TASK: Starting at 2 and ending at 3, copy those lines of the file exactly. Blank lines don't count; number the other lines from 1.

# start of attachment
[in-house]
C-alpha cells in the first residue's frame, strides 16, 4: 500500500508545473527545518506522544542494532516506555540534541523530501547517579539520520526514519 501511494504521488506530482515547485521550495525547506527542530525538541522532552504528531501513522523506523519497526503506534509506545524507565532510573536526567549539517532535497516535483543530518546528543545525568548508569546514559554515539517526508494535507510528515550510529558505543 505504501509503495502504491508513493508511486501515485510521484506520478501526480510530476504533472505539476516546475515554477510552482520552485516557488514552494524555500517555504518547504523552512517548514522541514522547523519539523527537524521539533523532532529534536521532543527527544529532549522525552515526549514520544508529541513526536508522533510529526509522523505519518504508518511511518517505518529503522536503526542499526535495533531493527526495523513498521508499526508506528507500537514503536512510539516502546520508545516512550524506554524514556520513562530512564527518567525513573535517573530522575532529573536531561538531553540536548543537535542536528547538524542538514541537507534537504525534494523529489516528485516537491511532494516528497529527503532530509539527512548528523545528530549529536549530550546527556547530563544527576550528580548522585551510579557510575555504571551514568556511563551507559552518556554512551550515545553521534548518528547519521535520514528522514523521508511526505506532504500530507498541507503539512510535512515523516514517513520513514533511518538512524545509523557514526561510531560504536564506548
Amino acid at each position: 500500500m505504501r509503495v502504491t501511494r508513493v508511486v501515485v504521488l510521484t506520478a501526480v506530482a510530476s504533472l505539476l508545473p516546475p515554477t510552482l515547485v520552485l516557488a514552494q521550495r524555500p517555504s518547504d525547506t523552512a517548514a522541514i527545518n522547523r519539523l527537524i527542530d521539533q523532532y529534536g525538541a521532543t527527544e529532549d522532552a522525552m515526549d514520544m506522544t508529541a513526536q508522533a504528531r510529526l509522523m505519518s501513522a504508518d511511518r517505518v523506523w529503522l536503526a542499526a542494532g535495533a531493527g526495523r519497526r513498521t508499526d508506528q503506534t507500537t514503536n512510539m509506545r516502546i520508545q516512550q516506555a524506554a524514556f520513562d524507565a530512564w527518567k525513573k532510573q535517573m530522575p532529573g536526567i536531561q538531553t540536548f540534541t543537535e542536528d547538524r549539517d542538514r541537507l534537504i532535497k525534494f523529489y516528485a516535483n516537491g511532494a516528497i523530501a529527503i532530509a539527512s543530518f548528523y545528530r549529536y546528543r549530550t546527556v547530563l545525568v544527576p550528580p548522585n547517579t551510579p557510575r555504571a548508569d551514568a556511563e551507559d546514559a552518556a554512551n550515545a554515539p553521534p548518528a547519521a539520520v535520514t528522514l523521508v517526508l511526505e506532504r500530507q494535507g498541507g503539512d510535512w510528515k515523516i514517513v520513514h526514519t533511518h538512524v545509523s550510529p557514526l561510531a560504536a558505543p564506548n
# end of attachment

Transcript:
C-alpha cells in the first residue's frame, strides 16, 4: 500500500508545473527545518506522544542494532516506555540534541523530501547517579539520520526514519 501511494504521488506530482515547485521550495525547506527542530525538541522532552504528531501513522523506523519497526503506534509506545524507565532510573536526567549539517532535497516535483543530518546528543545525568548508569546514559554515539517526508494535507510528515550510529558505543 505504501509503495502504491508513493508511486501515485510521484506520478501526480510530476504533472505539476516546475515554477510552482520552485516557488514552494524555500517555504518547504523552512517548514522541514522547523519539523527537524521539533523532532529534536521532543527527544529532549522525552515526549514520544508529541513526536508522533510529526509522523505519518504508518511511518517505518529503522536503526542499526535495533531493527526495523513498521508499526508506528507500537514503536512510539516502546520508545516512550524506554524514556520513562530512564527518567525513573535517573530522575532529573536531561538531553540536548543537535542536528547538524542538514541537507534537504525534494523529489516528485516537491511532494516528497529527503532530509539527512548528523545528530549529536549530550546527556547530563544527576550528580548522585551510579557510575555504571551514568556511563551507559552518556554512551550515545553521534548518528547519521535520514528522514523521508511526505506532504500530507498541507503539512510535512515523516514517513520513514533511518538512524545509523557514526561510531560504536564506548
Amino acid at each position: 500500500m505504501r509503495v502504491t501511494r508513493v508511486v501515485v504521488l510521484t506520478a501526480v506530482a510530476s504533472l505539476l508545473p516546475p515554477t510552482l515547485v520552485l516557488a514552494q521550495r524555500p517555504s518547504d525547506t523552512a517548514a522541514i527545518n522547523r519539523l527537524i527542530d521539533q523532532y529534536g525538541a521532543t527527544e529532549d522532552a522525552m515526549d514520544m506522544t508529541a513526536q508522533a504528531r510529526l509522523m505519518s501513522a504508518d511511518r517505518v523506523w529503522l536503526a542499526a542494532g535495533a531493527g526495523r519497526r513498521t508499526d508506528q503506534t507500537t514503536n512510539m509506545r516502546i520508545q516512550q516506555a524506554a524514556f520513562d524507565a530512564w527518567k525513573k532510573q535517573m530522575p532529573g536526567i536531561q538531553t540536548f540534541t543537535e542536528d547538524r549539517d542538514r541537507l534537504i532535497k525534494f523529489y516528485a516535483n516537491g511532494a516528497i523530501a529527503i532530509a539527512s543530518f548528523y545528530r549529536y546528543r549530550t546527556v547530563l545525568v544527576p550528580p548522585n547517579t551510579p557510575r555504571a548508569d551514568a556511563e551507559d546514559a552518556a554512551n550515545a554515539p553521534p548518528a547519521a539520520v535520514t528522514l523521508v517526508l511526505e506532504r500530507q494535507g498541507g503539512d510535512w510528515k515523516i514517513v520513514h526514519t533511518h538512524v545509523s550510529p557514526l561510531a560504536a558505543p564506548n